So Musk says we can’t pay for all of Ukraine’s internet anymore, which I guess, in some ways, makes sense. But why the change then? What was going on?
It was becoming increasingly clear at the time how important Starlink was to the Ukrainian army. And Musk, according to the people we’ve spoken to, was growing concerned about his technology being sort of center to the war fighting. And there was some comments made by a Russian official at one point that Starlink would be a justifiable military target essentially because of the role that it’s playing.
So Musk is kind of getting more than he bargained for here, right? He thought he was helping out with a bit of internet and suddenly becomes a potential military target.
Yes. So when Musk begins making these threats about not being able to continue providing it over payment, it really gets people’s attention. So much so that the Biden administration asks one of the top Pentagon officials, Colin Kahl to step in and mediate.
And so in early October, he gets on the phone with Musk to talk about Starlink access in Ukraine. And Musk tells him that he doesn’t like that Starlink is being used not just for Ukraine to defend itself, but now, it’s also being used for these kind of offensive operations to regain territory in Russia. And that can cause significant military casualties for the Russians. And Musk doesn’t want to be kind of an instrument of war in this sort of way.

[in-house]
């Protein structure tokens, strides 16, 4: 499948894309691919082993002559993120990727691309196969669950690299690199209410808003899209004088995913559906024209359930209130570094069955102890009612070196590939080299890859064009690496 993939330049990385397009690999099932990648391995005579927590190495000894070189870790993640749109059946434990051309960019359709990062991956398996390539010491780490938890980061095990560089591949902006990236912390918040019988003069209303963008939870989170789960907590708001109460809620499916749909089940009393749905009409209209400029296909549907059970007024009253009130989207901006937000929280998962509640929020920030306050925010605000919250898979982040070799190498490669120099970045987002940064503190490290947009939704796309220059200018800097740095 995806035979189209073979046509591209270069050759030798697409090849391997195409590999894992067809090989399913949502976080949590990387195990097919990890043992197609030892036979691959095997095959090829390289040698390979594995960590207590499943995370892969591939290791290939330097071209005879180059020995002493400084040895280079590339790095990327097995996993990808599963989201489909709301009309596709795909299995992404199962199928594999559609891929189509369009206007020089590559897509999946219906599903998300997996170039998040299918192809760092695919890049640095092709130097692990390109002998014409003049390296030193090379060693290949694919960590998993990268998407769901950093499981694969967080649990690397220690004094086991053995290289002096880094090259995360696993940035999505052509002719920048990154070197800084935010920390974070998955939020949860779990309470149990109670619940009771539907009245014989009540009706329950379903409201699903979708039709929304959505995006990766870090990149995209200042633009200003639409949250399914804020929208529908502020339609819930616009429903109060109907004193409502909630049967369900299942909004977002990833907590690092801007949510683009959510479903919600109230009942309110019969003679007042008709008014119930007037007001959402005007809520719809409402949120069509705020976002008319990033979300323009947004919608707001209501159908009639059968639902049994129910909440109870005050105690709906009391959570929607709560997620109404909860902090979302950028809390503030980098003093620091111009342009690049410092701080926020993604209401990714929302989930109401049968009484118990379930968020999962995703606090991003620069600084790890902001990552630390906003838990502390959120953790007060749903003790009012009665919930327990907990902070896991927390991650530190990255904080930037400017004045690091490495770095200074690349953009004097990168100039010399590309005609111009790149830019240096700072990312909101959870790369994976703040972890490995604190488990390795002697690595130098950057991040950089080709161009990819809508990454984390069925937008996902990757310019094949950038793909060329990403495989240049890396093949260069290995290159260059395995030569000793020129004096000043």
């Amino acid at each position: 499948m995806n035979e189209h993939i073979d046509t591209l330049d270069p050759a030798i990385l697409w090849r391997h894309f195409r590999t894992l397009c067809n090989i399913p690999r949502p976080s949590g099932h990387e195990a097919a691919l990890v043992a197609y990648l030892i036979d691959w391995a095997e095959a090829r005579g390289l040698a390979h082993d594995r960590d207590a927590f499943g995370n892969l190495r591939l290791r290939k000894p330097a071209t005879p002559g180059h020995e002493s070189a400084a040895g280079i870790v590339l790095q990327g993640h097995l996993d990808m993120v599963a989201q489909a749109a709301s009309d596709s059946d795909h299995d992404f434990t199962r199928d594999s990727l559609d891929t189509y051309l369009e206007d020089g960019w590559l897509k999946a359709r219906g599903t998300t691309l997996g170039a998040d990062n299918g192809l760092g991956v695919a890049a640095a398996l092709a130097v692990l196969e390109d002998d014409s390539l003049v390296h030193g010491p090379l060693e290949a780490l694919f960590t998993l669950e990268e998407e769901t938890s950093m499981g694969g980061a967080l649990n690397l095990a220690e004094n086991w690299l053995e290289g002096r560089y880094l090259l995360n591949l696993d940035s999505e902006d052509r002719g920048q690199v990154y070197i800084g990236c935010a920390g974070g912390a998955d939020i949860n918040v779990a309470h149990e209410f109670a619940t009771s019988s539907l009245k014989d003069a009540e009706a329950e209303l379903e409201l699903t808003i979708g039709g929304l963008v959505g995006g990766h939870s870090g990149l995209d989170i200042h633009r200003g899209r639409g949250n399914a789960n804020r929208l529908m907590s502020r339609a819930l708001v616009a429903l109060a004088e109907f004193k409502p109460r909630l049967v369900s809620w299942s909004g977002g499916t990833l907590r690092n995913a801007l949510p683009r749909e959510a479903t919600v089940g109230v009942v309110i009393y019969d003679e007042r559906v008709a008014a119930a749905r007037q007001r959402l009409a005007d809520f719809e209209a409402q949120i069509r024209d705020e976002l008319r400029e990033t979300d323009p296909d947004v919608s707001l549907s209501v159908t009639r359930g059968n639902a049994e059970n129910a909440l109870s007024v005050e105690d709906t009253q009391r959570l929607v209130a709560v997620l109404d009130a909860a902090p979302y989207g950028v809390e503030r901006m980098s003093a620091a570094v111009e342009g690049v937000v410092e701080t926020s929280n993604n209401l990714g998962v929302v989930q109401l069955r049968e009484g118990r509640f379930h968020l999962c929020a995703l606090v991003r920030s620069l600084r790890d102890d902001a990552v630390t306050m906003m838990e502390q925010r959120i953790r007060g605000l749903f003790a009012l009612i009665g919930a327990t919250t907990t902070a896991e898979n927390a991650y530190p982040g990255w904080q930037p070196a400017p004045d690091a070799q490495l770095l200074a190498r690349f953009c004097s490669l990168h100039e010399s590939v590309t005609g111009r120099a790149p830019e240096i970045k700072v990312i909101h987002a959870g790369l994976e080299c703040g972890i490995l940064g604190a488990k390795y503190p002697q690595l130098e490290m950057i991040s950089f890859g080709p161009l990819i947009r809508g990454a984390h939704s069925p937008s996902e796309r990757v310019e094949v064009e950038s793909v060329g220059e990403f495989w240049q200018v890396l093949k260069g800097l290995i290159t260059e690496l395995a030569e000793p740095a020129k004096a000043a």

Mr. Kahl, he makes the counterargument that more people in Ukraine are going to suffer if Starlink is to pull out. And so although no public announcement was made, the service has largely continued to work in Ukraine. But the payment issue was really just one problem.
So Adam, what else was going wrong?
The other main issue was just where Starlink internet would work. So as Russia and Ukraine battled back and forth over territory in the east, Starlink was constantly having to decide which areas the service should work and where it should not. So the service would not work in areas that were controlled by Russia.
And so as the Ukrainians were pressing forward to try and retake that land, like in the city of Kherson, for instance, they would find that the system, in some cases, would not work. And some people said that even slowed them down. And so when you have these big, fluid situations on the battlefield, Starlink, and where it worked, became central to it.